One popular phenomenon in Taiwan’s massively multiplayer online role-playing gaming world (MMORPG) is the so-called ‘white-eyed’ players. The “white-eyed” refers to players who act in ways similar to that are known as ‘griefers’ in some online gaming communities. Grief players engage in playing that intend to disrupt or distress other players’ gaming experiences, and derives his/her enjoyment from such behavior. Although the ‘white-eyed’ playing in Taiwanese gaming culture seems to include a wider range of activities than that of “grief play”, both terms refer to a popular phenomenon that is at the core to the MMORPGs culture. Grief players are the deviants in gaming societies; they break the law (codes and rules of conduct) of their game worlds, violate the norms and etiquettes of their communities. This study is an attempt to analyze the white-eyed/griefer culture as a deviant subculture and explore its functions and meanings in maintaining the social order of online game world. Current studies on grief play are limited in quantity and scope. Usually, grief play is descriptively discussed from the perspectives of players’ anti-social behavior or alternative ways of bringing satisfaction. In other words, grief play is treated as a phenomenon engaging the griefers only and is relatively independent of other players’ action. However, the making and circulation of the “white-eyed” (or the griefer) as a popular concept and a widely recognizable category among game players suggest that it requires collective recognition and corresponding social reaction by all players, griefers or non-griefers alike. Game management also plays a role in shaping the grief play culture by defining and enforcing specific rules. Bring all players and game management into the focus of research allows us to see a complete deviance-making process in virtual communities and the roles varied agents of social control play in it. Following the issue of social control, the study of grief players can also contribute to our understanding of power emerged in social interaction. In online gaming world, power takes several forms: techno-power that is written in system design and embodied in codes of the game, administrative power held by the game master, and normative power enforced by social discipline from all participating agents. Among the three, the last one is the least explored dimension. Thus, we would like to take a close look on following questions in accordance with the normative power negotiation in online gaming communities: what are the processes involved in identifying certain act as grief play and an avatar as a griefer? What are the consequences of being labeled as a griefer? How players interact with griefers, individually and collectively? And how griefers react to social punishments and disciplines from others? This study explores the social process governing the nature, emergence, application, and consequences of the griefer label of the “white-eyed” players. Although the definitions and key components of grief playing are not without ambiguity and disagreement (Foo & Koivisto 2004), it usually covers a very broad range of disruptive and annoying activities ranging from verbal rudeness, ninja looting, scamming, to player killing (Salen& Zimmerman 2004; Mulligan & Patrovsky 2003). Some of the behaviors are clearly unacceptable by social standards, yet some others are harder to judge. How do players learn to draw the line of acceptable behaviors? And when the line is crossed, what players do to disciple the violator? Calling some avatar “the white-eyed” is not the end of the story. It is often followed by further actions of posting the griefer’s name on related forums, or other means of passing the words so as to make the griefer visible to the public. When a griefer is identified and made well known, further sanctions may follow, such as punishments from the game master, refusal of cooperation, interaction or transaction by other players, even direct retaliation. We believe that the whole process of identifying the griefer as a deviant and applying the rule to him/her serves important functions. First of all, by identifying what are bad and inappropriate behaviors, the norms of good and acceptable behaviors are confirmed and made clear. And thus, reduces the ambiguity of the moral “grey zone” in social interaction of virtual gaming communities. Secondly, by labeling the griefers, the bad players are distinguished from the good players. In so doing a group of “outsiders” is created, which not only makes special treatments upon the deviant legitimate, but also make them visible targets for social sanction. Finally, the grief play culture contributes to the collective knowledge of a community. Constructing, passing and practicing such knowledge help to uphold the order of social life. Besides, the griefer counter-culture serves as a fine illustration of the deviant group. The clans of the griefers develop their own identities and distinctive norms against that of the mainstream game community. Their self-perceptions and group identities offer us rich materials on another side of the deviance formation story. In addition to the griefer and players, the game master is another important agent for social control. How do they perceive the boundary of their administrative power in terms of imposing and reinforcing the rules is crucial to the understanding of a deviant culture in virtual community. To explore the above issues, the two most popular MMORPG games in Taiwan, namely “Lineage” and “Ragnarok Online” (RO), are chosen as our major targets of study. Data used for analysis are collected from several sources, including (1) interviews with griefers and non-grief players of the two games on their attitudes toward, and strategies regarding grief play; (2) interviews with the game masters as well as data of regulation policies and the Rules of Conduct announced in the official websites of the games; (3) website self-representation and the action reports of the griefer clans; (4) grief play related postings from discussion forums of the two games. Reference Foo, Chek Yang, & Koivisto, Elina. (2004). Defining Grief Play in MMORPGs: Player and Developer Perceptions. Paper presented at the International Conference on Advances in Computer Entertainment Technology (ACE) 2004, Jun 3~5, 2004. Singapore. Mulligan, Jessica, & Patrovsky, Bridgette. (2003). Developing Online Games: An Insider’s Guide. Indiana: New Riders. Salen, Katie, & Zimmerman, Eric. (2004). Rules Of Play: Game Design Fundamentals. Cambridge: MIT Press.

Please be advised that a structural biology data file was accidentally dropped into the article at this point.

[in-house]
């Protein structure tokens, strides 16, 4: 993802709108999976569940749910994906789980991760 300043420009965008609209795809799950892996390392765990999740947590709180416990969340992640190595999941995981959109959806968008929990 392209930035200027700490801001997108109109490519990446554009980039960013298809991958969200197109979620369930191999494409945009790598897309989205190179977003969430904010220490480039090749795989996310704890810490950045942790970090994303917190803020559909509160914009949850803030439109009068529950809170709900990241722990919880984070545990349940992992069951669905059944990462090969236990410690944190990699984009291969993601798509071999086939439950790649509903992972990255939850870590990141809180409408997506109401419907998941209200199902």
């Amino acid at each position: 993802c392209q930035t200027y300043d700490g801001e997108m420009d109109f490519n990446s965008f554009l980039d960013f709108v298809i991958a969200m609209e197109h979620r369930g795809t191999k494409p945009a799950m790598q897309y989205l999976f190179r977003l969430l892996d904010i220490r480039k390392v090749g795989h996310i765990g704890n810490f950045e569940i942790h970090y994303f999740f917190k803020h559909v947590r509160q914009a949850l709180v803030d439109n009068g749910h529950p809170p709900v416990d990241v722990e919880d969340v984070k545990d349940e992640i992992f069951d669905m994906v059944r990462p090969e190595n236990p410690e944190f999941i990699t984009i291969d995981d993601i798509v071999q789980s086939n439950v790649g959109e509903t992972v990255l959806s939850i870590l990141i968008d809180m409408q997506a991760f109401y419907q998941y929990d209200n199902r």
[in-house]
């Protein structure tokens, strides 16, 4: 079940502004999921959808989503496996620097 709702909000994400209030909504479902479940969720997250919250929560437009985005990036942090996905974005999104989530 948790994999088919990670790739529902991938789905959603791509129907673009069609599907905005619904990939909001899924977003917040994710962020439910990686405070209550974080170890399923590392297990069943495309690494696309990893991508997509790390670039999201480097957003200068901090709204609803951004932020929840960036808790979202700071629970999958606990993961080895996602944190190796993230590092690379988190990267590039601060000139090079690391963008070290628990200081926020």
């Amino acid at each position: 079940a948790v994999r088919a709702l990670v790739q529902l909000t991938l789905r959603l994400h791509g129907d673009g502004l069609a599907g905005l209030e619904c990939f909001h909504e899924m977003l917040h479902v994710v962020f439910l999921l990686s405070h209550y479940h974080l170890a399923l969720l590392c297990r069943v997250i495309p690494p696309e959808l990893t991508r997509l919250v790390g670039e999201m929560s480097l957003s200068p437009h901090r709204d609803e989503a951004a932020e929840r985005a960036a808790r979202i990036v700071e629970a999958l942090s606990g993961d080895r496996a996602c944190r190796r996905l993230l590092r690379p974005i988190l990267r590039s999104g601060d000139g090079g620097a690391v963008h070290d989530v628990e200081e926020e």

Contact: Holin Lin, Department of Sociology at National Taiwan University, firstname.lastname@example.org